Before I begin, I will briefly summarize the relevant parts of this story, which forms a small part of a greater work, The Gylfaginning.

One day, Thor, his adopted brother Loki and their two servants ðjalfi and Roskva were travelling Eastward on a quest, likely hunting trolls, starting fights with giants or something of the like. Whilst passing through Jöttunheim, land of the giants, they encounter a friendly giant, Skrymir. They speak with Skrymir and begin to journey Eastward with him, the giant carrying their belongings. Skrymir tells the companions he is returning to Utgarð, his home.

When the company makes camp for the night, sleeping in Skrymir’s glove which is big enough for the four of them, Thor is angered by the loud snoring of Skrymir and attempts to rouse him three times.

ðjalfi,Roskva, Thor and Loki trailing behind
the giant Skrymir, also known as Utgarð Loki

Skrymir then gets angry and schemes to establish challenges for the company when they arrive at Utgarð to get back at them, and particularly at Thor.

When they arrive at Utgarð, which is a large castle, Skrymir sits down on a throne among the other Jötunn (giants). Weary, the four other travellers ask Skrymir the giant if he will allow them to stay, to which he replies that the companions may stay if they can each perform an impressive feat for him,

Loki, always the first to pipe up, says he can eat faster than anyone else. Skrymir then pairs Loki against the giant Halogi, and Loki loses.

ðjalfi, the servant boy, says he can run faster than anyone else. Skrymir challenges him to a race against a small man from the castle name Hugi and ðjalfi loses.

Thor, last of all, says he will wrestle against anyone and win. Skrymir calls for his chamber maid, an old woman named Elli, to fight against Thor. Thor, embarrassed and demoralized, loses.

Despite losing, Skrymir considers them to have put on a good show and presents them with a place to stay for the night, treating them well.

In the morning, Skrymir bids the travelers farewell and says to them that “it would be best if a contest of this sort were never held again.” Skrymir then reveals his real name to be Utgarða Loki.

What is it all about then?

On the face of it, the story is simply an interesting fairytale, a few funny scenarios and some jokes to entertain children and childish adults. But if we delve a bit further into the Old Norse, we find a much deeper meaning to the story.

First things first, it is important to understand what the giants, the Jötunn, represent in Norse mythology. The Jötunn all have names synonymous to the destructive forces of nature, such as “flame”, “frost”, “old age”, and so on. The gods and goddesses on the other hand, all have names synonymous to the forces of nature which contribute towards creation, “mother earth”, “sky father”, “sun”, “moon”, and so on. The gods and goddesses in mythology are continuously in conflict with one another, symbolizing the endless battle between the seasons of Summer and Winter.

Among other things, in Norse religion the god Thorr represents the physical life force, his hair is red to symbolize he is active in the root chakra at the base of the spine, where all energy is said to flow from. This is why many Norse pagans both prior to Christianization and now, such as myself, wear the hammer of Thorr, Mjolnir, around our necks, covering our heart chakra. The striking of Mjolnir is the thunder that makes the beating of our hearts.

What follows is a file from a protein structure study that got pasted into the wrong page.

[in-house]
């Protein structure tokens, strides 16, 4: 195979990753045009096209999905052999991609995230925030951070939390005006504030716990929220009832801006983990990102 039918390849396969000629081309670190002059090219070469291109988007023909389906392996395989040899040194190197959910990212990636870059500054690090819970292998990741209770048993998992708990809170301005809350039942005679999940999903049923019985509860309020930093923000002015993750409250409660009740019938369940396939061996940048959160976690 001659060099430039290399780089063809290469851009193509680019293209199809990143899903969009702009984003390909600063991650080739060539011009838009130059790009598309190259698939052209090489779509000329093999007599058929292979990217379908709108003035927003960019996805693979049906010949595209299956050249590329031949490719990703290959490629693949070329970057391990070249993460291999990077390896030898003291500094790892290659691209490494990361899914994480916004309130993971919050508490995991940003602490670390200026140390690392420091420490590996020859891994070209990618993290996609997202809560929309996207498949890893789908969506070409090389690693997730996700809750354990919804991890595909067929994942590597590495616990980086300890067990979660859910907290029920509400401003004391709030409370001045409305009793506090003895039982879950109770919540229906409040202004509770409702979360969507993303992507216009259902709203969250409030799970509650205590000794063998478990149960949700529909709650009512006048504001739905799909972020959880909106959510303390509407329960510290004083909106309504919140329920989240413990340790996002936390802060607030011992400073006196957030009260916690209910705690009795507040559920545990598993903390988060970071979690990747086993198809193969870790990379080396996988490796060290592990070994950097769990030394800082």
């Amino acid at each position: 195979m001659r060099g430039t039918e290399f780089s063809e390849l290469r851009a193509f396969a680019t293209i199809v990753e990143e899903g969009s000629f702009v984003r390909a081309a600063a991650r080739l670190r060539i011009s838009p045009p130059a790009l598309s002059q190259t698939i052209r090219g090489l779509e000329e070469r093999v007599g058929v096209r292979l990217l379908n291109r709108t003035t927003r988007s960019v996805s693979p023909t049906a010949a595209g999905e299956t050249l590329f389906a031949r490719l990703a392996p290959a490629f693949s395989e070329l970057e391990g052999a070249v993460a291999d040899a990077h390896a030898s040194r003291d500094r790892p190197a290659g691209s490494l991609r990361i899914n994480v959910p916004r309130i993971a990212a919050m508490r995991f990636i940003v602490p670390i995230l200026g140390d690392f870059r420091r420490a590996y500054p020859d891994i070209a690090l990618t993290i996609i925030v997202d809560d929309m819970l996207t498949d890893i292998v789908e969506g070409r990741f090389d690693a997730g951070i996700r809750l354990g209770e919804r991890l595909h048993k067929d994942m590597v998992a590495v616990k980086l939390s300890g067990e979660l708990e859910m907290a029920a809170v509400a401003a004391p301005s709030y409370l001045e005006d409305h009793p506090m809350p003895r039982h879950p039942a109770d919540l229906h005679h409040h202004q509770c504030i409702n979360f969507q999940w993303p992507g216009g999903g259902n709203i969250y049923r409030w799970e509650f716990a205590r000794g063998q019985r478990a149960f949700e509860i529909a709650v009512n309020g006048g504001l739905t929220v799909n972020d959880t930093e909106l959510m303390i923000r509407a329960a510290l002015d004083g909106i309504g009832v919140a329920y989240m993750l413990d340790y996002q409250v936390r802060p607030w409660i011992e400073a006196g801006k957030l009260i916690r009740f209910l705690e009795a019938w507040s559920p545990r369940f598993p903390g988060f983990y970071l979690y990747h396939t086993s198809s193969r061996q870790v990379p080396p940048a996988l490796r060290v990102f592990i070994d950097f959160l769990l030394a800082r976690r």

Thorr, the life force of the body, battles against the old lady, Elli, and loses. In Old Norse, Elli means “old age”. It is inevitable that anyone who tries to fight against old age will be brought down in the end, even the mighty Thorr.

Loki loses in an eating competition against Halogi, meaning “High flames”, for nothing can eat faster than fire.

ðjalfi, the servant of Thorr and Loki, (ðjalfi deriving from ðewa Alfar, meaning “Servant Elf”) loses in a sprint against the giant Hugi. Hugi is Old Norse for “thought”, and nothing travels faster than thought.

Finally, the last thing I wanted to touch upon is the significance of Skrýmir revealing that his real name is “Utgarða Loki”. What does this mean? The word Loki, just like the name of Thorr’s adopted brother, derives from the same root word as the English word “lock”. A lock places a trap on a particular object, impinging its movement, and if my memory serves me correctly the Old Norse word for “spider web” is also Loki. Since the primary role of Loki in Norse mythology is as a trickster figure that tries to trap and confuse other characters, terming him “Loki” is a fitting title which reflects his personality. Skrymir revealing himself as Utgarða Loki, “Loki of the Outyards”, is in my view a way of him saying that he, like Loki, is also a trickster disguised as a friendly host, and it is his job to challenge the travelers.

The story is rather a cautionary tale to men and immortals alike, fight against the forces of nature and you will always lose. Try to stay young forever, you will embarrass yourself; try to eat fast, the high flame of heart burn will strike! 

This is an important belief in paganism, nature should always be put first, it has to be put first. There is no other choice. Fight against nature and eventually nature will come back to fight against you and hit you twice as hard. We are increasingly consuming more than ever before, trying to live longer but more empty lives, we are building higher, chopping down trees, fighting against death, a natural, necessary and beneficial process and what for? Where will it end?

That is a question for you to answer yourself from your own intuition.

I hope you have found this article useful and learnt something. There are always more layers to be uncovered so if I have missed something please do get in touch.

Health and happiness! Heill og saell!